An Inclusive Litany


An Associated Press dispatch from Washington, D.C., July 28, 1998:
A senior lawmaker has introduced legislation requiring the Treasury Department to put the Statue of Liberty on the new dollar coin instead of Indian guide Sacajewea. It's not that he finds Sacajewea "objectionable in any way," Representative Michael Castle, Republican of Delaware, chairman of the House Banking monetary subcommittee, said. Rather, he wrote, "the Statue of Liberty would be a far, far better choice" than the 17-year-old Shoshone girl who led the explorers to the Pacific Ocean nearly two centuries ago.
Note that nobody has the foggiest idea what the young woman looked like. The National Organization for Women originally announced their opposition to any change because it would dislodge the honor already awarded to a specific woman leader, Susan B. Anthony (an early and vocal abortion opponent, by the way), in favor of an "Abstract 'Liberty.' " (The unpopular Susan B. Anthony coin, like the Jefferson two dollar bill, is almost impossible to find in circulation.) Later, the Washington Feminist Faxnet attacked the Sacajewea plan because it would depict the young Indian woman with a baby on her back. She was, in fact, six months pregnant when the journey began. "WFF has nothing against kids," the group cautioned, "but a strong woman with a place in history that has nothing to do with motherhood should be shown as an individual. We don't see coins with George Washington or Abraham Lincoln stressing their role as fathers." A General Accounting Office survey later found that Americans would prefer the Statue of Liberty to Sacajewea on the dollar coin by a margin of 65 to 27 percent, but the Treasury Department said it would go ahead with the plan anyway.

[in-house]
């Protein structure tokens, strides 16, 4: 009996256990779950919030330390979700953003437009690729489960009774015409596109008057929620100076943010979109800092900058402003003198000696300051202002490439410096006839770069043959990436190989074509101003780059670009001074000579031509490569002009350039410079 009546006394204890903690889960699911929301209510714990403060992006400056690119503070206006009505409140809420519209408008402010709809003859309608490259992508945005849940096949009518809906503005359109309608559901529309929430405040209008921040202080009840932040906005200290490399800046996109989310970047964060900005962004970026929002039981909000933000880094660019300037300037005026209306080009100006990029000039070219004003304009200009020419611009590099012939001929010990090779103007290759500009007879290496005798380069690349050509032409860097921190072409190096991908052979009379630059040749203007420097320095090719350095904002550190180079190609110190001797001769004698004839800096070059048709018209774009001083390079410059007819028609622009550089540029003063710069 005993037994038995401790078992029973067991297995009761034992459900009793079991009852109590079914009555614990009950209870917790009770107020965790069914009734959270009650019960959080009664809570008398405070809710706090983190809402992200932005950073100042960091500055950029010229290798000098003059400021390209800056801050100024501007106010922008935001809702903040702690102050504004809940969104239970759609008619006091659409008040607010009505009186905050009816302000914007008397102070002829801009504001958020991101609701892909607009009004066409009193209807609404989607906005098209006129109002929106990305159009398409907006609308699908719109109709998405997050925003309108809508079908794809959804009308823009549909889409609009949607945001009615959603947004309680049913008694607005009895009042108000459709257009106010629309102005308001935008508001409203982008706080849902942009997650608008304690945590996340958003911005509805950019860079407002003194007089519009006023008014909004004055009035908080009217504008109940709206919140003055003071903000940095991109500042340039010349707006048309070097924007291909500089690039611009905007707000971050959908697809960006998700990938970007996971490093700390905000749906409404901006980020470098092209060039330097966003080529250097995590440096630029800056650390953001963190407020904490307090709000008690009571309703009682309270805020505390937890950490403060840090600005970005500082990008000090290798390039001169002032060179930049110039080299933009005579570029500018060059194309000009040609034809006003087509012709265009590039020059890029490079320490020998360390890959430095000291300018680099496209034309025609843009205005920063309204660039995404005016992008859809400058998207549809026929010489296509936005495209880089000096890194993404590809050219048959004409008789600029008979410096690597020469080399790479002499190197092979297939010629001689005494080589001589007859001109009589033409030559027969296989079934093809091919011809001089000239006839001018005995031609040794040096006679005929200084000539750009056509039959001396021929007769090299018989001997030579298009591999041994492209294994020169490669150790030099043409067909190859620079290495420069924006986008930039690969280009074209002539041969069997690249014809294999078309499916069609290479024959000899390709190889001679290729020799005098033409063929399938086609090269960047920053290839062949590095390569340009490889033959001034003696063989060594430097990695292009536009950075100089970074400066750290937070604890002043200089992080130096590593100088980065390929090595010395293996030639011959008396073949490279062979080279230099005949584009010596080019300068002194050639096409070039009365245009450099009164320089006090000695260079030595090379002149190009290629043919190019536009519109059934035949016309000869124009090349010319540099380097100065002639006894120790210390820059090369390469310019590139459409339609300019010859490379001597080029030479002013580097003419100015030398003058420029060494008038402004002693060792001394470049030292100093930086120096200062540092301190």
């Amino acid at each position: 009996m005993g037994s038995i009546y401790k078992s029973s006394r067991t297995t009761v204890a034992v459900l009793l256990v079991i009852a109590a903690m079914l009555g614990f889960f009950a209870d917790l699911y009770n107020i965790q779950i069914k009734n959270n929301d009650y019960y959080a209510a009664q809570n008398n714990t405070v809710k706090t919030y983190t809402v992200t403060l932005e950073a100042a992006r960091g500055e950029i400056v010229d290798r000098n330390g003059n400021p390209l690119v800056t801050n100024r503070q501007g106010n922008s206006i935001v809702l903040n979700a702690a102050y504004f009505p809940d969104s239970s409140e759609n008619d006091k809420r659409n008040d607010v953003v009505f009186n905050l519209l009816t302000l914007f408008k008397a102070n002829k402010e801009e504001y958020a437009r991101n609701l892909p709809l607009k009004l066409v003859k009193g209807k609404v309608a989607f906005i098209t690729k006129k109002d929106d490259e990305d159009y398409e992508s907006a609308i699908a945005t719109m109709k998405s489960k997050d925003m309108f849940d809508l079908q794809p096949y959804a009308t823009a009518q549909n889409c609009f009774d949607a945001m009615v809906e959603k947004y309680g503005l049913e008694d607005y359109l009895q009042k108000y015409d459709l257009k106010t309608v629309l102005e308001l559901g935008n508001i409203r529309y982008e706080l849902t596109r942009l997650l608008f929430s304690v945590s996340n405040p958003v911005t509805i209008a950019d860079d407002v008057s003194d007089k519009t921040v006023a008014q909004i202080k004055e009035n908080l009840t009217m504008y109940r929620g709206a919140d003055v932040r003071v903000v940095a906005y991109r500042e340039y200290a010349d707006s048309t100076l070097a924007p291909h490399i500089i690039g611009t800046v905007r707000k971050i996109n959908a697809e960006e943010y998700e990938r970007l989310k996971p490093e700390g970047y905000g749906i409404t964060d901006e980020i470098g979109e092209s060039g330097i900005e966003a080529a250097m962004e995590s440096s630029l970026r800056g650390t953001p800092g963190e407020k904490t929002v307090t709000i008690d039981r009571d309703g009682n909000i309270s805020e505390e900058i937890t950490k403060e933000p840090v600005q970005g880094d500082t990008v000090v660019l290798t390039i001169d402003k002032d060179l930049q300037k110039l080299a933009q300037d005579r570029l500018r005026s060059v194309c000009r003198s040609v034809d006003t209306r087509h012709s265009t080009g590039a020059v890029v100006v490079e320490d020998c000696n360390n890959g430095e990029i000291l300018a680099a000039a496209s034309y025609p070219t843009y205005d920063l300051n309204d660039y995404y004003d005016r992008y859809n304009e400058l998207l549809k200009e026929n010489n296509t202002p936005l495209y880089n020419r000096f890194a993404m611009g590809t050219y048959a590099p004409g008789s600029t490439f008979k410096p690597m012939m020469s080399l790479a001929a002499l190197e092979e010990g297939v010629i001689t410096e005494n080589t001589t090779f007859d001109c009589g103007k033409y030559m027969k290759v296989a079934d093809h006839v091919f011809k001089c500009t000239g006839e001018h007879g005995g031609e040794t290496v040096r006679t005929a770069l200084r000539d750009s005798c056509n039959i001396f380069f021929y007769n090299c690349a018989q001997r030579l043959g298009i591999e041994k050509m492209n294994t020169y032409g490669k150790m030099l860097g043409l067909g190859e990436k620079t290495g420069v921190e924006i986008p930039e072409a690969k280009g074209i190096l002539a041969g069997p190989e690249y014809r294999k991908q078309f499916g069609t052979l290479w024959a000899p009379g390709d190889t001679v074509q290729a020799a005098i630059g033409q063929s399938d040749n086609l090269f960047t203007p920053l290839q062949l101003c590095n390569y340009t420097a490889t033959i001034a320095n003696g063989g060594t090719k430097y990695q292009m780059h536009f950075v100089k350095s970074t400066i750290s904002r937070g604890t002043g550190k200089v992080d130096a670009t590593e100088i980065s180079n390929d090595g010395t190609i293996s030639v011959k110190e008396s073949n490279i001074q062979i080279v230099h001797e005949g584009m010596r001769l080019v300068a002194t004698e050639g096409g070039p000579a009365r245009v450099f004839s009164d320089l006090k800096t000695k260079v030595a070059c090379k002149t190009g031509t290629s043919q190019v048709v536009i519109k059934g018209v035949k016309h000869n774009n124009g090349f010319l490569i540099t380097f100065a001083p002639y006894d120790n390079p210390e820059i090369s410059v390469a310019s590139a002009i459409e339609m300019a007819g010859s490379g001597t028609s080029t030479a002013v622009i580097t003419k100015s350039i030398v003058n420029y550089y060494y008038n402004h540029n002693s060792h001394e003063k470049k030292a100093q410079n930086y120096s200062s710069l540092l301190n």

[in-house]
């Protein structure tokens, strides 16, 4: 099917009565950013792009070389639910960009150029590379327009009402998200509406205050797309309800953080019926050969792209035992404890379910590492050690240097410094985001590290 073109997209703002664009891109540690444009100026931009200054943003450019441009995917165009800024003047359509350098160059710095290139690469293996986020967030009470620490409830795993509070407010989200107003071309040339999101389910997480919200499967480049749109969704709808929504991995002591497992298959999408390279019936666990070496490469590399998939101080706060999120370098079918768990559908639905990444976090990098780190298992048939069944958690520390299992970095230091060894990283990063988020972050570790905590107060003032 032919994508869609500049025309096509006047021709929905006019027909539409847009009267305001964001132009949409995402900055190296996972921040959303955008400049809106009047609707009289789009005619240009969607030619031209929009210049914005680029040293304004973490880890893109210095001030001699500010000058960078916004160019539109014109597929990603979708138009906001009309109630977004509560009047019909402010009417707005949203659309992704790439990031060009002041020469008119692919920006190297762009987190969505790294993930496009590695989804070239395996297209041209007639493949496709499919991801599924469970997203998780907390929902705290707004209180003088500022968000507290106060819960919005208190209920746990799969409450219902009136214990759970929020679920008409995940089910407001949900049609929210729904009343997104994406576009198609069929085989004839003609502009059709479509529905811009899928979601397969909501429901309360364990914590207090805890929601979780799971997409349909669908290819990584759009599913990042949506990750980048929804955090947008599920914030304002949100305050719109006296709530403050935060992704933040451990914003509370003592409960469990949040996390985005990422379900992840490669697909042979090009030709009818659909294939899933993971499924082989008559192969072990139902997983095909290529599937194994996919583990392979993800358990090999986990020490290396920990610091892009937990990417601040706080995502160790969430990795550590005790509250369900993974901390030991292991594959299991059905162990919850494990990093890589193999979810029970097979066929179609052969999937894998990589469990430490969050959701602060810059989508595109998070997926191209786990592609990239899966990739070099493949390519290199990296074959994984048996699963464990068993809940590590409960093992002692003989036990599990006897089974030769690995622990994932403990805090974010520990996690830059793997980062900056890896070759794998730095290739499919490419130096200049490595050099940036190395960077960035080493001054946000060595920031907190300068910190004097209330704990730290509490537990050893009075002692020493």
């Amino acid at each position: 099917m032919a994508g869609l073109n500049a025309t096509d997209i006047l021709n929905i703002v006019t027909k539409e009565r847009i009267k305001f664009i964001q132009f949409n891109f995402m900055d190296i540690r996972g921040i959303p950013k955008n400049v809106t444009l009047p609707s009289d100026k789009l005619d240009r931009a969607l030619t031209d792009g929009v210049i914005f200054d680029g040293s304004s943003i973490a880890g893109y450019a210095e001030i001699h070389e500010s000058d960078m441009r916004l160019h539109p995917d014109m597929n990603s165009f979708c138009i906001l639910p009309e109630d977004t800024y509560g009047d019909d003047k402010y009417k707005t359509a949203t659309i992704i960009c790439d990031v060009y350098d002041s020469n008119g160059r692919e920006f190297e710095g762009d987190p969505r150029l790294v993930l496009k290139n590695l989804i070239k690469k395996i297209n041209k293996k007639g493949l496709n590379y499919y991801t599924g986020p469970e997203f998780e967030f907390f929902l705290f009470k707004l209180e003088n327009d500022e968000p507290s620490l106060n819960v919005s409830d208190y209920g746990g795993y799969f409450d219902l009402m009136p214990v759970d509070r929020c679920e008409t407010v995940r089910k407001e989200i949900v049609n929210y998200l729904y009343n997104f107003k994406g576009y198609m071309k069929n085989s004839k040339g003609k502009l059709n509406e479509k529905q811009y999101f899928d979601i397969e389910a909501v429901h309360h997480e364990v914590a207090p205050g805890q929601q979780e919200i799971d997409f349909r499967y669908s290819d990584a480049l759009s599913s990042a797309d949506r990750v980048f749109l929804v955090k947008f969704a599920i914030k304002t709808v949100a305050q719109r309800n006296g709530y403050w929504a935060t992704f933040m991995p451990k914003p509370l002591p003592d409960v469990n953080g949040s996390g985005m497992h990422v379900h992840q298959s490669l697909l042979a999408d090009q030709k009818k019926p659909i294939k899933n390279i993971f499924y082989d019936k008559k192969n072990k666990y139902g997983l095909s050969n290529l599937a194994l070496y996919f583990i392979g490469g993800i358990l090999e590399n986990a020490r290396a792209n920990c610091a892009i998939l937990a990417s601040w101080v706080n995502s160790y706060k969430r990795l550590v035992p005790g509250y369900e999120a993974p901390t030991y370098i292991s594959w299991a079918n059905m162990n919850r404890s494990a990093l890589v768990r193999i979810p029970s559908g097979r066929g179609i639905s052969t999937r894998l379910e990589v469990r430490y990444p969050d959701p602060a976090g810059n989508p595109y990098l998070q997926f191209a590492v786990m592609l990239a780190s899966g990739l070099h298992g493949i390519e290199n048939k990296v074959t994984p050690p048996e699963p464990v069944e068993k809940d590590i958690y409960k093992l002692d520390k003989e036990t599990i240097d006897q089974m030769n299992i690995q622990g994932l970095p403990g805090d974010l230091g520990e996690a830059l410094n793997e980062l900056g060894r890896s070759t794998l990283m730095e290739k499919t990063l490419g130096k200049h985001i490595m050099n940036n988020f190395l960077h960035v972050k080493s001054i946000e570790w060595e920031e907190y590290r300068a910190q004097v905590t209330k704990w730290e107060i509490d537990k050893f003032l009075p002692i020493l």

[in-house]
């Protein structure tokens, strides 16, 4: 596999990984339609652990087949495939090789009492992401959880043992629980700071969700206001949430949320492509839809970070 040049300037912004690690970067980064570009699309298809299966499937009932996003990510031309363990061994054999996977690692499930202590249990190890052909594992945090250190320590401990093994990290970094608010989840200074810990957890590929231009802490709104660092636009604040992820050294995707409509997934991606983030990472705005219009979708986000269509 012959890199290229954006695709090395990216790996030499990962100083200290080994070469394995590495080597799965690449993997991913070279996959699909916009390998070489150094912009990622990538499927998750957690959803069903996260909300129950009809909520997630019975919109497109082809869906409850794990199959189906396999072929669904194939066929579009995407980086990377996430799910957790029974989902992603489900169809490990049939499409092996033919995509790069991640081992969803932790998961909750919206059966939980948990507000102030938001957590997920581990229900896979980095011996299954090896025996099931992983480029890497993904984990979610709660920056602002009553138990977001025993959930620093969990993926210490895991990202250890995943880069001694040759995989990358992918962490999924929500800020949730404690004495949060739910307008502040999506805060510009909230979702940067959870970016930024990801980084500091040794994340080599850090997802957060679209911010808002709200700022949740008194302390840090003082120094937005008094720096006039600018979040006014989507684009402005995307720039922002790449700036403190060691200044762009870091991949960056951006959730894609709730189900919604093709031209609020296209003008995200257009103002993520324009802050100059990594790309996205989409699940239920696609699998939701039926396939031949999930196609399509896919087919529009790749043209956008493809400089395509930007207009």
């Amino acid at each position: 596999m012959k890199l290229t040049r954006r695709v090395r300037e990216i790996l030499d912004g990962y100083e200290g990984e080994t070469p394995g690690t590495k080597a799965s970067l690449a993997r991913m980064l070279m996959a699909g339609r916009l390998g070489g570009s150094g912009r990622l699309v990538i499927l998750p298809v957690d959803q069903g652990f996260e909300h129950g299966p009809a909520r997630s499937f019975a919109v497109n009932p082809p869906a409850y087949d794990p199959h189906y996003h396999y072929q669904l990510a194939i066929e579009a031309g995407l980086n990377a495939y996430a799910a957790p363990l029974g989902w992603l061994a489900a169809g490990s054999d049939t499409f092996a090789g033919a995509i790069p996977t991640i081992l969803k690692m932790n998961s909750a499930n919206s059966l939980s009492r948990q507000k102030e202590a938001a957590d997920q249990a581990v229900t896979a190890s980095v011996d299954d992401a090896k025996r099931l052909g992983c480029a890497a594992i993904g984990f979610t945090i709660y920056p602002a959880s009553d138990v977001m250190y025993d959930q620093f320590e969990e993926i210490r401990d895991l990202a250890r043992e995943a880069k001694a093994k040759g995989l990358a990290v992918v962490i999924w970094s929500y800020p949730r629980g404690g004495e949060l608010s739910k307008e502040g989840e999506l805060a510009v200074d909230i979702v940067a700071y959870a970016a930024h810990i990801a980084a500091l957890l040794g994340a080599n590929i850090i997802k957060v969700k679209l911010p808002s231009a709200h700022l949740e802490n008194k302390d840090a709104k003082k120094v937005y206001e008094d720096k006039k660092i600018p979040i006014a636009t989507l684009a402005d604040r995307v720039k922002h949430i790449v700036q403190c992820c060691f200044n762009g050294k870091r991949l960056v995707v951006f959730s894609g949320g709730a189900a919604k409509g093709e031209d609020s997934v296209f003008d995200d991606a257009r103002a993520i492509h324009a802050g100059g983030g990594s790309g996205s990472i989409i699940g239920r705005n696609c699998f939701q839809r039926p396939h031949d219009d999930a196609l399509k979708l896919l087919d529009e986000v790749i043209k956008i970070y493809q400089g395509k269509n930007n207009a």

[Ed.: I saw a handful of the coins after they were released, but none thereafter.]

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